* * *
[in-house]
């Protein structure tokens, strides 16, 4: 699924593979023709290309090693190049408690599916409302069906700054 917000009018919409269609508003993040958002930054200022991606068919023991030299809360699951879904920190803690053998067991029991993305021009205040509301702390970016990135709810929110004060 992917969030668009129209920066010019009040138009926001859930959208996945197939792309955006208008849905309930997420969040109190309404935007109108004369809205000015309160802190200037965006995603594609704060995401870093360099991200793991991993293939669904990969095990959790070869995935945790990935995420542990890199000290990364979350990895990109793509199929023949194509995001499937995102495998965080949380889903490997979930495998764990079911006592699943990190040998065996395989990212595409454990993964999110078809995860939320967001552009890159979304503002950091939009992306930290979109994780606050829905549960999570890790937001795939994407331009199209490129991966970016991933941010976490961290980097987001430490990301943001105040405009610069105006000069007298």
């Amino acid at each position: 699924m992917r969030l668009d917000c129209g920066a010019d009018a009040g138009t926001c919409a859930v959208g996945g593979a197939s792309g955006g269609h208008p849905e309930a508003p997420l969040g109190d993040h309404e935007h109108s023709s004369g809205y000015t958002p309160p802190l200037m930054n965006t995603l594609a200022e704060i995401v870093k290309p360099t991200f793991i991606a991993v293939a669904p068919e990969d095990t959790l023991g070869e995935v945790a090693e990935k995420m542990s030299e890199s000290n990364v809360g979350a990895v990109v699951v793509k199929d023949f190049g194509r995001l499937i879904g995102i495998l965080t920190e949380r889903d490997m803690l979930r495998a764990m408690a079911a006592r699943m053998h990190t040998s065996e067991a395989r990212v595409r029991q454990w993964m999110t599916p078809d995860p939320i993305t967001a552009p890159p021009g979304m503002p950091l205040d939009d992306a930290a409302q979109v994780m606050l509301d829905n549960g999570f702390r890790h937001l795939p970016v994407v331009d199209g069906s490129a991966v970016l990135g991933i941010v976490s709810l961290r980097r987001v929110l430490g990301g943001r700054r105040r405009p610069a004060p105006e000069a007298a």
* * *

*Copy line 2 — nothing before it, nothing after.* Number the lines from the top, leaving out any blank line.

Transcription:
């Protein structure tokens, strides 16, 4: 699924593979023709290309090693190049408690599916409302069906700054 917000009018919409269609508003993040958002930054200022991606068919023991030299809360699951879904920190803690053998067991029991993305021009205040509301702390970016990135709810929110004060 992917969030668009129209920066010019009040138009926001859930959208996945197939792309955006208008849905309930997420969040109190309404935007109108004369809205000015309160802190200037965006995603594609704060995401870093360099991200793991991993293939669904990969095990959790070869995935945790990935995420542990890199000290990364979350990895990109793509199929023949194509995001499937995102495998965080949380889903490997979930495998764990079911006592699943990190040998065996395989990212595409454990993964999110078809995860939320967001552009890159979304503002950091939009992306930290979109994780606050829905549960999570890790937001795939994407331009199209490129991966970016991933941010976490961290980097987001430490990301943001105040405009610069105006000069007298």